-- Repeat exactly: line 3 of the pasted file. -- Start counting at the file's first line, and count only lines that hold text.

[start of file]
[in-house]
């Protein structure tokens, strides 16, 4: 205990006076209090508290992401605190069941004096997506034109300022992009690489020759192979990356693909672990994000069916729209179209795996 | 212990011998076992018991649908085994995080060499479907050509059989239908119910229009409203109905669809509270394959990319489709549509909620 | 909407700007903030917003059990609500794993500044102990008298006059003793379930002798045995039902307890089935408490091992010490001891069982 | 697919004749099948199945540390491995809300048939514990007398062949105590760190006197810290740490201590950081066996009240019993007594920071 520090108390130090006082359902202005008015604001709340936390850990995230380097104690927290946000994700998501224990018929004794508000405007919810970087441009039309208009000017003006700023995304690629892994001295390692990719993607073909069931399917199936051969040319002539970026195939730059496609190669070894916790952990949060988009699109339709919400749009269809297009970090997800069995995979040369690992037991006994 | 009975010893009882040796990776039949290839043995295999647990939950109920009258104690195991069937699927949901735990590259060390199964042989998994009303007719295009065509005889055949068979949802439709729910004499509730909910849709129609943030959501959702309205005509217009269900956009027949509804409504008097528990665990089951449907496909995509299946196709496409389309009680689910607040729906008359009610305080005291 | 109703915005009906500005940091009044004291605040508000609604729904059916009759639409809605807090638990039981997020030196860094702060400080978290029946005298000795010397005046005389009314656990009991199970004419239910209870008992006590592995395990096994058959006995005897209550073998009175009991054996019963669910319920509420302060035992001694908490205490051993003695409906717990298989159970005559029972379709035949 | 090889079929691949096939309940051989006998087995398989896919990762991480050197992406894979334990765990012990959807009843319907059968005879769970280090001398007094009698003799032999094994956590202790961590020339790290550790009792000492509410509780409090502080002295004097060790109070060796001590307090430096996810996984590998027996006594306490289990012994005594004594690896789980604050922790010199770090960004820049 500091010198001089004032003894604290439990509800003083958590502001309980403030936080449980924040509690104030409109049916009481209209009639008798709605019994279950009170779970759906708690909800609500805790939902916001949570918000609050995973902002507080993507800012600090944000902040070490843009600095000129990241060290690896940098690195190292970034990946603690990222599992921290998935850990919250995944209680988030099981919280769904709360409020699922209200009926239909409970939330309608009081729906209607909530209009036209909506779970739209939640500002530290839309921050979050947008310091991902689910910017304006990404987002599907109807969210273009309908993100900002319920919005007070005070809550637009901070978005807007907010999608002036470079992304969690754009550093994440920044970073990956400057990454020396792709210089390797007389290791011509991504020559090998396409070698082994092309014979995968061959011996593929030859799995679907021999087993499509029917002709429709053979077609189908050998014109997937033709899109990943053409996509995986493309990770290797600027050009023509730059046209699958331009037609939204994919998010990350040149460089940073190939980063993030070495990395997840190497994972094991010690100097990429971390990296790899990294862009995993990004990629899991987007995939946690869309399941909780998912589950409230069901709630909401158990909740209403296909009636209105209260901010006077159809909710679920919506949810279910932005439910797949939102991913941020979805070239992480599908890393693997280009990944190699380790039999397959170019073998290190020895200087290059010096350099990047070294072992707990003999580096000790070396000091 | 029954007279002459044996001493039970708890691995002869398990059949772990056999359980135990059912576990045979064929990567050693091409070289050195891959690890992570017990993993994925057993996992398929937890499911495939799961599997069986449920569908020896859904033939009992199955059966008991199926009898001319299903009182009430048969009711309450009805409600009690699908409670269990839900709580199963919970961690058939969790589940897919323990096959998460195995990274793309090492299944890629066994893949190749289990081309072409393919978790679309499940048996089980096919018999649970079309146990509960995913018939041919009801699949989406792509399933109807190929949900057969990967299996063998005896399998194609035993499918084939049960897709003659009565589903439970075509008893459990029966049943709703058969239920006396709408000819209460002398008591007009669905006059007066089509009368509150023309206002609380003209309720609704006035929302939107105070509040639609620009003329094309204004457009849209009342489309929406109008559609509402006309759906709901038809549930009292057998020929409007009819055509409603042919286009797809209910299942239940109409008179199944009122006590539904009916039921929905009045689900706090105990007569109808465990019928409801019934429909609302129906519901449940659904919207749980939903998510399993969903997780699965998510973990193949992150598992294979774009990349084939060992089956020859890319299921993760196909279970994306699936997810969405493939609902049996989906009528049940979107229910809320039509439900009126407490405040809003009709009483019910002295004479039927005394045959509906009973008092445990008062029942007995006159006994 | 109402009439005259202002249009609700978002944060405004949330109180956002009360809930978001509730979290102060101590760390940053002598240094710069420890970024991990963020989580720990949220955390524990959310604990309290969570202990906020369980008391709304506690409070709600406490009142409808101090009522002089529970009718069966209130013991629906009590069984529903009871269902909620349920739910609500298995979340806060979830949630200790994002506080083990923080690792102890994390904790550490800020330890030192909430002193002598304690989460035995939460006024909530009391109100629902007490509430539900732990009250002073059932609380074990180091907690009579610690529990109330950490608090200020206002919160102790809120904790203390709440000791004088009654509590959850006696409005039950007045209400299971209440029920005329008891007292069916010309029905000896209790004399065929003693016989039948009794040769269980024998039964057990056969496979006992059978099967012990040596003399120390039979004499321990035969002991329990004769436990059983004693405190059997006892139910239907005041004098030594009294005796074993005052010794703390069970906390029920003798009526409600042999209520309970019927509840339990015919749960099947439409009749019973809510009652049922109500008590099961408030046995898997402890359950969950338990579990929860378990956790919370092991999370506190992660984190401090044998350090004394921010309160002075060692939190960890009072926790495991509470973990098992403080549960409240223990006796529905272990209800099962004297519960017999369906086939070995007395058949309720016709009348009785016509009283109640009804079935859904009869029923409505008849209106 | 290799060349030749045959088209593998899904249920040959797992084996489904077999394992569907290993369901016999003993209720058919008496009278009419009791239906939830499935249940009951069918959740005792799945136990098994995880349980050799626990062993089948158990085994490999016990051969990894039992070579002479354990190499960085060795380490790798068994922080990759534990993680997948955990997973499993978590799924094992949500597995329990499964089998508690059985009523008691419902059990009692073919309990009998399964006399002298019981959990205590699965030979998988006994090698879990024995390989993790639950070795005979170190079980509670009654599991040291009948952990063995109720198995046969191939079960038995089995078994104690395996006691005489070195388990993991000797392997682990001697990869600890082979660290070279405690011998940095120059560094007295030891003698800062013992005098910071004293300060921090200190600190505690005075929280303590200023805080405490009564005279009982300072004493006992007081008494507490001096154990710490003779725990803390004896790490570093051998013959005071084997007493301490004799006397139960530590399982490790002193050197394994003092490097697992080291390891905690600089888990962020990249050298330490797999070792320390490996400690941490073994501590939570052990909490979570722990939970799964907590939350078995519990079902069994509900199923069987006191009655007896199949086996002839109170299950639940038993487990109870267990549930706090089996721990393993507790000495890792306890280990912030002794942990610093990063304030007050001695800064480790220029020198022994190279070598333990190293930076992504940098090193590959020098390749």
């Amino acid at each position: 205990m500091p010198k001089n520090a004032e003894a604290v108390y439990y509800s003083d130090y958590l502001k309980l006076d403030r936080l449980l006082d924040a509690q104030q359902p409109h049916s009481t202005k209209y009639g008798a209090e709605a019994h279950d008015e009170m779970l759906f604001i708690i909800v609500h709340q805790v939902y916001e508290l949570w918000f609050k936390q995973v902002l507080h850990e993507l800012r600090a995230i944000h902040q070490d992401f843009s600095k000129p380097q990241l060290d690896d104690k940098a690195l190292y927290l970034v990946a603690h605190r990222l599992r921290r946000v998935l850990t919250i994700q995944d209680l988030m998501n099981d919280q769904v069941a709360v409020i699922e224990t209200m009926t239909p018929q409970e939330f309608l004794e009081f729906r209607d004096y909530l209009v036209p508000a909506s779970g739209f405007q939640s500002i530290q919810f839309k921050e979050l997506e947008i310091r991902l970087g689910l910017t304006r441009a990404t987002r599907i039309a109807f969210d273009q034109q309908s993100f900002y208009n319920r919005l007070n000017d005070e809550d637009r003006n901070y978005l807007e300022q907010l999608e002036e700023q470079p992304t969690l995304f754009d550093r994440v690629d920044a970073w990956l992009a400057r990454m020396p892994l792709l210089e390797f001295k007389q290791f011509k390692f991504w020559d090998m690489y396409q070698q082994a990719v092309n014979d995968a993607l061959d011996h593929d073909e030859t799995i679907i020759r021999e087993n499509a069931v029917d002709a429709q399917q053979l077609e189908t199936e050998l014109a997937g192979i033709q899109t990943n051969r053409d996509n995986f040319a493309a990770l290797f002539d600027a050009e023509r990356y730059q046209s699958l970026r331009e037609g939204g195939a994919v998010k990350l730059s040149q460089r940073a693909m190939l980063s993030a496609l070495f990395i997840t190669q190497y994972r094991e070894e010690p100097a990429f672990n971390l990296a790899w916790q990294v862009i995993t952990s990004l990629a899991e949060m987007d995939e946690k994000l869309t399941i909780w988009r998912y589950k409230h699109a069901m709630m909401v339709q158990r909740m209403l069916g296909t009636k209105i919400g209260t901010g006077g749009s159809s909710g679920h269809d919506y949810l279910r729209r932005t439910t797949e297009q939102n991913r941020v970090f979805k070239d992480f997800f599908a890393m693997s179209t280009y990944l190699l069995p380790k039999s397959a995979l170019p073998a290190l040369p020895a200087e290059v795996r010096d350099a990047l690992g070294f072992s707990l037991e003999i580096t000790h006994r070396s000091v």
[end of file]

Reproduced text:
């Amino acid at each position: 205990m500091p010198k001089n520090a004032e003894a604290v108390y439990y509800s003083d130090y958590l502001k309980l006076d403030r936080l449980l006082d924040a509690q104030q359902p409109h049916s009481t202005k209209y009639g008798a209090e709605a019994h279950d008015e009170m779970l759906f604001i708690i909800v609500h709340q805790v939902y916001e508290l949570w918000f609050k936390q995973v902002l507080h850990e993507l800012r600090a995230i944000h902040q070490d992401f843009s600095k000129p380097q990241l060290d690896d104690k940098a690195l190292y927290l970034v990946a603690h605190r990222l599992r921290r946000v998935l850990t919250i994700q995944d209680l988030m998501n099981d919280q769904v069941a709360v409020i699922e224990t209200m009926t239909p018929q409970e939330f309608l004794e009081f729906r209607d004096y909530l209009v036209p508000a909506s779970g739209f405007q939640s500002i530290q919810f839309k921050e979050l997506e947008i310091r991902l970087g689910l910017t304006r441009a990404t987002r599907i039309a109807f969210d273009q034109q309908s993100f900002y208009n319920r919005l007070n000017d005070e809550d637009r003006n901070y978005l807007e300022q907010l999608e002036e700023q470079p992304t969690l995304f754009d550093r994440v690629d920044a970073w990956l992009a400057r990454m020396p892994l792709l210089e390797f001295k007389q290791f011509k390692f991504w020559d090998m690489y396409q070698q082994a990719v092309n014979d995968a993607l061959d011996h593929d073909e030859t799995i679907i020759r021999e087993n499509a069931v029917d002709a429709q399917q053979l077609e189908t199936e050998l014109a997937g192979i033709q899109t990943n051969r053409d996509n995986f040319a493309a990770l290797f002539d600027a050009e023509r990356y730059q046209s699958l970026r331009e037609g939204g195939a994919v998010k990350l730059s040149q460089r940073a693909m190939l980063s993030a496609l070495f990395i997840t190669q190497y994972r094991e070894e010690p100097a990429f672990n971390l990296a790899w916790q990294v862009i995993t952990s990004l990629a899991e949060m987007d995939e946690k994000l869309t399941i909780w988009r998912y589950k409230h699109a069901m709630m909401v339709q158990r909740m209403l069916g296909t009636k209105i919400g209260t901010g006077g749009s159809s909710g679920h269809d919506y949810l279910r729209r932005t439910t797949e297009q939102n991913r941020v970090f979805k070239d992480f997800f599908a890393m693997s179209t280009y990944l190699l069995p380790k039999s397959a995979l170019p073998a290190l040369p020895a200087e290059v795996r010096d350099a990047l690992g070294f072992s707990l037991e003999i580096t000790h006994r070396s000091v």